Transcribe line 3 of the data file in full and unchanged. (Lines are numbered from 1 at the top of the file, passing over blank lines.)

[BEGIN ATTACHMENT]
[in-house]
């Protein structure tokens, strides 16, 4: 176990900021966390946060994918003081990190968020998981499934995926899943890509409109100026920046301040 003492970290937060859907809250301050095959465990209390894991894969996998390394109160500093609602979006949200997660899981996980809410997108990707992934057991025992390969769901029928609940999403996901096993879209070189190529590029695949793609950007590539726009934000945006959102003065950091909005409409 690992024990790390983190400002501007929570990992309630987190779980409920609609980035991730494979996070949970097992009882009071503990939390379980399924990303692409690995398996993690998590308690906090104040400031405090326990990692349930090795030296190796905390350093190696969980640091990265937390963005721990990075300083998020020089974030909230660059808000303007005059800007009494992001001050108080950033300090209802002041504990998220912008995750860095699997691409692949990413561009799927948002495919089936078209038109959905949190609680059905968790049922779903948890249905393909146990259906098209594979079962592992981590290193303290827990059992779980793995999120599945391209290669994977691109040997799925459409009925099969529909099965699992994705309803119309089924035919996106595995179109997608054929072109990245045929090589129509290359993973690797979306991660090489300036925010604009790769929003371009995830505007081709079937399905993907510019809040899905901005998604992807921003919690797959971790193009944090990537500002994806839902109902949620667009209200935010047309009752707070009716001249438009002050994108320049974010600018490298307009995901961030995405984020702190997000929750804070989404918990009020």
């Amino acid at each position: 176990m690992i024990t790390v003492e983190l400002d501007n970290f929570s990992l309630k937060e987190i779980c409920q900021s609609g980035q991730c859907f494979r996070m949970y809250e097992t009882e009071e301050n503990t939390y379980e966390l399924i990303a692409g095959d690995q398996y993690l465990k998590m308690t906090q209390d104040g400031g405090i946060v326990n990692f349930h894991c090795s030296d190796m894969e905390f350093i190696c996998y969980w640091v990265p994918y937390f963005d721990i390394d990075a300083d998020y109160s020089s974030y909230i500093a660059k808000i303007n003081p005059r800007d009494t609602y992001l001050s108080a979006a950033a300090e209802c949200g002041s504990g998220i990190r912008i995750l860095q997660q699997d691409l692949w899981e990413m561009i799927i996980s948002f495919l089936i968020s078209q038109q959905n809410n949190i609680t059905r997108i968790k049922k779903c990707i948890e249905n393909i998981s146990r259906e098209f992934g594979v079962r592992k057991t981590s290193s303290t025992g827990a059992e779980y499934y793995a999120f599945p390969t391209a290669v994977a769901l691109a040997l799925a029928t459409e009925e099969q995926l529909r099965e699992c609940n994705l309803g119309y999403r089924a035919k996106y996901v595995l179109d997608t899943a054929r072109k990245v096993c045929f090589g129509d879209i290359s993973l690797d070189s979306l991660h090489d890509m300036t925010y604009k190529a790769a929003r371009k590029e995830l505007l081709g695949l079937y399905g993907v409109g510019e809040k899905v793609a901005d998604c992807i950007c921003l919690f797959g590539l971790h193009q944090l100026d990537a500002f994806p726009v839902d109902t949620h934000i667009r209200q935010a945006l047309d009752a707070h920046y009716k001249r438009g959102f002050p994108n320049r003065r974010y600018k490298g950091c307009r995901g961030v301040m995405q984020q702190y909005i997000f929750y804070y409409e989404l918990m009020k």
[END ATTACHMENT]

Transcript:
């Amino acid at each position: 176990m690992i024990t790390v003492e983190l400002d501007n970290f929570s990992l309630k937060e987190i779980c409920q900021s609609g980035q991730c859907f494979r996070m949970y809250e097992t009882e009071e301050n503990t939390y379980e966390l399924i990303a692409g095959d690995q398996y993690l465990k998590m308690t906090q209390d104040g400031g405090i946060v326990n990692f349930h894991c090795s030296d190796m894969e905390f350093i190696c996998y969980w640091v990265p994918y937390f963005d721990i390394d990075a300083d998020y109160s020089s974030y909230i500093a660059k808000i303007n003081p005059r800007d009494t609602y992001l001050s108080a979006a950033a300090e209802c949200g002041s504990g998220i990190r912008i995750l860095q997660q699997d691409l692949w899981e990413m561009i799927i996980s948002f495919l089936i968020s078209q038109q959905n809410n949190i609680t059905r997108i968790k049922k779903c990707i948890e249905n393909i998981s146990r259906e098209f992934g594979v079962r592992k057991t981590s290193s303290t025992g827990a059992e779980y499934y793995a999120f599945p390969t391209a290669v994977a769901l691109a040997l799925a029928t459409e009925e099969q995926l529909r099965e699992c609940n994705l309803g119309y999403r089924a035919k996106y996901v595995l179109d997608t899943a054929r072109k990245v096993c045929f090589g129509d879209i290359s993973l690797d070189s979306l991660h090489d890509m300036t925010y604009k190529a790769a929003r371009k590029e995830l505007l081709g695949l079937y399905g993907v409109g510019e809040k899905v793609a901005d998604c992807i950007c921003l919690f797959g590539l971790h193009q944090l100026d990537a500002f994806p726009v839902d109902t949620h934000i667009r209200q935010a945006l047309d009752a707070h920046y009716k001249r438009g959102f002050p994108n320049r003065r974010y600018k490298g950091c307009r995901g961030v301040m995405q984020q702190y909005i997000f929750y804070y409409e989404l918990m009020k």